What do we do with fake news? Fight them with the truth, of course. If only it was that easy.
We now have an almost all-accepting social media, where anything goes. While we think we are smart enough to know what is right and what is a lie, we all do fall victim to false news, sometimes.
I am still smarting over a few things posted that I thought were real, when in fact, they were not.
What’s worse is that we could be guilty of perpetuating them by sharing them on our social media postings.
Few of us bother to check, everyone wants to be quick on the trigger — the quickest to the draw, the guy that has the inside scoop, the man with all the connections, the dude with the “mostest”.
One of the most bizarre fake news I have read is about a child prostitution ring that was run out of a pizza restaurant in Washington, D.C. and allegedly headed by Hillary Clinton.
Yet, more alarming is that a poll late last year suggested that nearly half of president-elect Donald Trump’s voters believe that there is some truth to the story.
Why such a story got to the point of the absurd is because no one cared to think and evaluate the veracity of such an item. Politics, more specifically, the politics of hatred, also play an important part.
Soon after the election, the bosses of Facebook and Twitter, both social media platforms most used to spread fake news, began talking about how to get rid of such things from their platforms. If, before they have pledged not to censor in the name of free speech, they are now saying something else. Perhaps their candidate lost.
I have a theory why fake news thrives on social media — the medium in itself is an idealised reality of real life, where things are made to appear better than they really are. Seldom is it associated with the truth, the whole truth and nothing but the truth.
Profile photos are often put forth to influence others’ perception of who or what we are all about.
We may be more glamorous than our mundane lives are, our backdrop is a faraway land or us in dangerous pursuits. We are mysterious and yet accessible, cool and collected, yet fun and full of wit.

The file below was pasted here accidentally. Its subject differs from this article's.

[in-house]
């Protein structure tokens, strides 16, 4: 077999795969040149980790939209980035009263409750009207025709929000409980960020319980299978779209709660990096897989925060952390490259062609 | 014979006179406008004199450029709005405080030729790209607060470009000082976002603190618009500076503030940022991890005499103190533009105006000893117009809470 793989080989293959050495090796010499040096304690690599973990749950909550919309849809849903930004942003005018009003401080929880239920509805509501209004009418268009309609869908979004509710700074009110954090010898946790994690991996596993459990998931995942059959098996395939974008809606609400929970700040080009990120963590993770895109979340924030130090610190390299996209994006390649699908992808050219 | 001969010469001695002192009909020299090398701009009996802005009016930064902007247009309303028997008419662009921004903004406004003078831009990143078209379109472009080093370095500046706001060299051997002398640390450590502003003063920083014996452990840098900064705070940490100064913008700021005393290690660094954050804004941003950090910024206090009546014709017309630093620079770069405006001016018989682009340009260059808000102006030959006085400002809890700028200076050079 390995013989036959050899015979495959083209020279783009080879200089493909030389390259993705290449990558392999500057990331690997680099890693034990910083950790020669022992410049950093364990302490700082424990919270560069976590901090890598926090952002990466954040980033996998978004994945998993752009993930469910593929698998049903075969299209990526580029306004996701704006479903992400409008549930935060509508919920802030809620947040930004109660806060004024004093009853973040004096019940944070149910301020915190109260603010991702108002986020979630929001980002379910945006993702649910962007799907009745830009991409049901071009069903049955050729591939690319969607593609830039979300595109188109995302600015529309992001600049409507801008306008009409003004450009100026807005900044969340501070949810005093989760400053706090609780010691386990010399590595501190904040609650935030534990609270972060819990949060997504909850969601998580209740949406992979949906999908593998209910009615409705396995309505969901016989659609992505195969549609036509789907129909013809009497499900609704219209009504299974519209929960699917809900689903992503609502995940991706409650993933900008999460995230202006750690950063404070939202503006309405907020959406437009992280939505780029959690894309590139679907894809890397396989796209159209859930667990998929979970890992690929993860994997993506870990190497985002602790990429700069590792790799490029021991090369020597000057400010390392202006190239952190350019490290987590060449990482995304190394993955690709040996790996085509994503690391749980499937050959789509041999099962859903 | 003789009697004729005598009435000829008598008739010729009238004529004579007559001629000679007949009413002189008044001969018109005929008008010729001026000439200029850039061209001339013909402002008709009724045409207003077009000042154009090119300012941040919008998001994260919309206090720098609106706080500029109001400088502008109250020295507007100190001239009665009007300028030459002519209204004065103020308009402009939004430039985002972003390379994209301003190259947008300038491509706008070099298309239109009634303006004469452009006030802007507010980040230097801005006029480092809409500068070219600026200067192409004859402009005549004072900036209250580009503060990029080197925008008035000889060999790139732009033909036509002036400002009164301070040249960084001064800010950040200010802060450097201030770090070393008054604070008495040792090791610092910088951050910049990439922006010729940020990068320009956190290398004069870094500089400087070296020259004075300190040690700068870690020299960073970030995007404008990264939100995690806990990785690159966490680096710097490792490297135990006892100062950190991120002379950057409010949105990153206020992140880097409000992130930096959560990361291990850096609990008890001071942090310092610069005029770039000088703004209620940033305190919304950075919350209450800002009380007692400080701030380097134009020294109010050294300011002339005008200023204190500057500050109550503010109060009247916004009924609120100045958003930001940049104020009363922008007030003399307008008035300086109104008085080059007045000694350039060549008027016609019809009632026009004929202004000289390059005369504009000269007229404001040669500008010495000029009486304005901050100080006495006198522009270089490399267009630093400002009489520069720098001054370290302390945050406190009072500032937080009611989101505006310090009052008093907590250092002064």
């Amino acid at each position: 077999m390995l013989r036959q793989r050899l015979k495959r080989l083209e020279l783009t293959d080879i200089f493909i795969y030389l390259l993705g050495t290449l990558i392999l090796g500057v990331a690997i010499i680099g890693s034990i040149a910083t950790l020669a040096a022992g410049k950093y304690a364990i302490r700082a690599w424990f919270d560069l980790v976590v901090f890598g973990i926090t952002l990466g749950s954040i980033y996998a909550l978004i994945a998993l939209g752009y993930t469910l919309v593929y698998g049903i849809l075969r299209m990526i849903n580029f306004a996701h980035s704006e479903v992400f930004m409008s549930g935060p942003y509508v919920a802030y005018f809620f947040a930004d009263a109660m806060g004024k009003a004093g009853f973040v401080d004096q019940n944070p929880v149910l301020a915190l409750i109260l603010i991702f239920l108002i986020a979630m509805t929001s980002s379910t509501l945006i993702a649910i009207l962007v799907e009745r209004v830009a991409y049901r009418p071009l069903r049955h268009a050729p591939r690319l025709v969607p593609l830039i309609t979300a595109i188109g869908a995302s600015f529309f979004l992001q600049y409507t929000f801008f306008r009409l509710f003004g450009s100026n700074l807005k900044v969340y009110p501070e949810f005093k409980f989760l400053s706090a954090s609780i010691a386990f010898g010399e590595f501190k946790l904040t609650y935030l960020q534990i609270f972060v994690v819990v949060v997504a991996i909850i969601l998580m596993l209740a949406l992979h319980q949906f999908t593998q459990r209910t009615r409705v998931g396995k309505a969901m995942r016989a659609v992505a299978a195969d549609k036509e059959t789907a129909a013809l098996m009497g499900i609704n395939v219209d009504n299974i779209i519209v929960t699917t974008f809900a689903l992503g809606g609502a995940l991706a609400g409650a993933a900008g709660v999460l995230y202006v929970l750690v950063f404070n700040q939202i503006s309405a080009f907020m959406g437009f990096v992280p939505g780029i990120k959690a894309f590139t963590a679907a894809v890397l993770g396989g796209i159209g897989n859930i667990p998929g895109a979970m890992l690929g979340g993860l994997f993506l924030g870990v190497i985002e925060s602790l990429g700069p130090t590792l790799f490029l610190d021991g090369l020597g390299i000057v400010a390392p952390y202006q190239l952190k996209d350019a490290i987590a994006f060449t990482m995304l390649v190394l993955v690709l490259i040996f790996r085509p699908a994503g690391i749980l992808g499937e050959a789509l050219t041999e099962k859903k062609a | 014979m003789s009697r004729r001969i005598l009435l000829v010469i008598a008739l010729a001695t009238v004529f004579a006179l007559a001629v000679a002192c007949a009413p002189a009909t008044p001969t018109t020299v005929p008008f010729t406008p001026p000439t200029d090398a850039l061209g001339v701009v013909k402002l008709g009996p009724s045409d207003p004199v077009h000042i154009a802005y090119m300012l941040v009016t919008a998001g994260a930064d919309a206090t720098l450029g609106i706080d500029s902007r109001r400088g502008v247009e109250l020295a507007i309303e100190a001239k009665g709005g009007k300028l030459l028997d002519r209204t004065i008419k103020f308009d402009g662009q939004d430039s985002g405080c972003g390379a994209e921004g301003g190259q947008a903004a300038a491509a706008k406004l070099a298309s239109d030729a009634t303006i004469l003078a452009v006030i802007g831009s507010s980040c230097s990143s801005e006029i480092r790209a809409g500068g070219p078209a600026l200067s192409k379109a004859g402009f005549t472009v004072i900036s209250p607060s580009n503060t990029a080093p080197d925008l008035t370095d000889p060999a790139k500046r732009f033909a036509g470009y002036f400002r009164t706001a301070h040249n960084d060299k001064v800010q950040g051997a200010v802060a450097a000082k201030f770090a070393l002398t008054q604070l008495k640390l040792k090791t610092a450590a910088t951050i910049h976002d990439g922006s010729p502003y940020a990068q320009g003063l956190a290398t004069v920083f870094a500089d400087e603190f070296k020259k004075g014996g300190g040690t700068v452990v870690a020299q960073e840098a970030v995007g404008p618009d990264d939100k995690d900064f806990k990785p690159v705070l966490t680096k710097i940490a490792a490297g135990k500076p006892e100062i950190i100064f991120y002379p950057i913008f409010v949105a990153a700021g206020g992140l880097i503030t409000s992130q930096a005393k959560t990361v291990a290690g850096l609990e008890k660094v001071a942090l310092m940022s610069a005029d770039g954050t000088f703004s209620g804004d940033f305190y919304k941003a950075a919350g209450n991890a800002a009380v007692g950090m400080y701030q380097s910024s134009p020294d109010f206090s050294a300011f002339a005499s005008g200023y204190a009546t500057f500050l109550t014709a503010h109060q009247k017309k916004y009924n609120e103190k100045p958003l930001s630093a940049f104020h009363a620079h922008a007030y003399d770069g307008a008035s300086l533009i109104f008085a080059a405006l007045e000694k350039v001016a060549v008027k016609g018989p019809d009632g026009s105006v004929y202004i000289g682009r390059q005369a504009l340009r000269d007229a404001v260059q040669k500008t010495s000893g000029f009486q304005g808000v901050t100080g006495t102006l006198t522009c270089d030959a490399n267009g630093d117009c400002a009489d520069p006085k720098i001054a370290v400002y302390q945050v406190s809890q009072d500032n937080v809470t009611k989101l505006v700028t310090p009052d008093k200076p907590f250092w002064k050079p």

Pictures of gatherings or vacations will not be out of place of brochures. The sun, the sea, the hotel and the food are all great. There are, of course, no postings on the long lines at immigration, family feuds, the exorbitant taxi rides or the food poisoning from local fare.
Much of our existence on social media is different from our realities. This, I suppose, is the beginning of us compromising with the truth in the medium. From here on to fake news, the leap would not be so huge.
For people of a certain age, we are naive to the fact that there are people out to deceive, whatever their agenda may be. We apply the sensitivities and rules of the old media, where most content get verified before being published or broadcast. We should now, instead, have our guard up and cynicism amplified.
In our politically-charged environment, there are many documents, pictures and videos going around with varying degrees of trustworthiness.
Yet, many of us contribute to their spread by reposting them again, and few of us are even bothered to look closer that the resignation letters may be faked, pictures digitally-enhanced or the video is doctored.
For some of us, despite our exhortation of digital savvyness, we are as gullible as guppies. We fall hook line and sinker, at times.
We must start teaching people how to spot fakes. Our digital regulator must continue with a relentless all-year round campaign on this, and less time trying to catch people with too much time on their hands to come up with lies and fake content.
Incidentally, such information must be made available at the platforms where fake news thrive, such as social media.
We should always be reminded of the three basic rules of digital content before passing them on — can we verify their truthfulness; do they have anything good to say; and how will it benefit the recipients.
We should start from the kids, much like when they are taught dental hygiene. Make it part of the curriculum. They should be taught how to spot untruths, fabrication and lies on social media.
Fake news should be treated with as much contempt as road accidents and corruption, and its dangers, dengue-like. Many of them, after all, were designed to promote hatred and to divide us.
Zainul Arifin, a former NSTP group managing editor, is now a social media observer